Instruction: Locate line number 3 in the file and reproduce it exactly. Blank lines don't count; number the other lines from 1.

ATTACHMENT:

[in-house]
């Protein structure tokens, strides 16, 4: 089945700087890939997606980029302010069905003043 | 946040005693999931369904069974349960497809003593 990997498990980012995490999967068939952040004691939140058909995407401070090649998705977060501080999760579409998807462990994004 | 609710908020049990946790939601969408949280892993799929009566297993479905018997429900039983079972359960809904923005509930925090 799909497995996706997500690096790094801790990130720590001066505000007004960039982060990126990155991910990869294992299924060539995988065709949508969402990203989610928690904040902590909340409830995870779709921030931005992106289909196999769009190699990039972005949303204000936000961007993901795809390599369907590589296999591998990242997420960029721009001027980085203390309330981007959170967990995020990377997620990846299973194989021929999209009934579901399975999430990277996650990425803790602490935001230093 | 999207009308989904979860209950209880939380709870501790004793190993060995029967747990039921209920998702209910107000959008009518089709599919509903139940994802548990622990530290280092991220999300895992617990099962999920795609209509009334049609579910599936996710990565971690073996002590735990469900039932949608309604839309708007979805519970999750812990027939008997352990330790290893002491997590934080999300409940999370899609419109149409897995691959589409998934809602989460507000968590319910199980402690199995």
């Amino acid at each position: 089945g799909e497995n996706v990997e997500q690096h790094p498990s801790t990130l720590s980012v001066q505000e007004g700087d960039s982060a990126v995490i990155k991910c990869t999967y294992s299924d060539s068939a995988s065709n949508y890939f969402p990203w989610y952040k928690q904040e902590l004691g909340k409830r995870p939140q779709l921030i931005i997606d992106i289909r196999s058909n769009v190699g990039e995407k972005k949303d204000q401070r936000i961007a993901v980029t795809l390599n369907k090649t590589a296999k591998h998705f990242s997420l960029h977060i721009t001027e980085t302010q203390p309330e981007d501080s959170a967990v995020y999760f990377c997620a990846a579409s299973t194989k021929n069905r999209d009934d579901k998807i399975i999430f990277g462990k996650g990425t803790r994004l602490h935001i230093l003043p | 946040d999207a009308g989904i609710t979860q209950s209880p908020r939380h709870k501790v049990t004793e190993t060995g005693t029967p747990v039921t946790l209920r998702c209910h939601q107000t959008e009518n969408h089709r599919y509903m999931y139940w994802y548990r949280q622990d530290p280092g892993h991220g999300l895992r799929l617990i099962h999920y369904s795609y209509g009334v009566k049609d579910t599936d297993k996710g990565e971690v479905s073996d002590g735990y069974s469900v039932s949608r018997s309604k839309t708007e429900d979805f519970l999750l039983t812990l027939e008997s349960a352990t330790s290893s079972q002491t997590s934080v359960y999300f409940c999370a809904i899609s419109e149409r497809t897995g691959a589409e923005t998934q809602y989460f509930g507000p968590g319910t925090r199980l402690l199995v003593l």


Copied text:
């Amino acid at each position: 089945g799909e497995n996706v990997e997500q690096h790094p498990s801790t990130l720590s980012v001066q505000e007004g700087d960039s982060a990126v995490i990155k991910c990869t999967y294992s299924d060539s068939a995988s065709n949508y890939f969402p990203w989610y952040k928690q904040e902590l004691g909340k409830r995870p939140q779709l921030i931005i997606d992106i289909r196999s058909n769009v190699g990039e995407k972005k949303d204000q401070r936000i961007a993901v980029t795809l390599n369907k090649t590589a296999k591998h998705f990242s997420l960029h977060i721009t001027e980085t302010q203390p309330e981007d501080s959170a967990v995020y999760f990377c997620a990846a579409s299973t194989k021929n069905r999209d009934d579901k998807i399975i999430f990277g462990k996650g990425t803790r994004l602490h935001i230093l003043p | 946040d999207a009308g989904i609710t979860q209950s209880p908020r939380h709870k501790v049990t004793e190993t060995g005693t029967p747990v039921t946790l209920r998702c209910h939601q107000t959008e009518n969408h089709r599919y509903m999931y139940w994802y548990r949280q622990d530290p280092g892993h991220g999300l895992r799929l617990i099962h999920y369904s795609y209509g009334v009566k049609d579910t599936d297993k996710g990565e971690v479905s073996d002590g735990y069974s469900v039932s949608r018997s309604k839309t708007e429900d979805f519970l999750l039983t812990l027939e008997s349960a352990t330790s290893s079972q002491t997590s934080v359960y999300f409940c999370a809904i899609s419109e149409r497809t897995g691959a589409e923005t998934q809602y989460f509930g507000p968590g319910t925090r199980l402690l199995v003593l």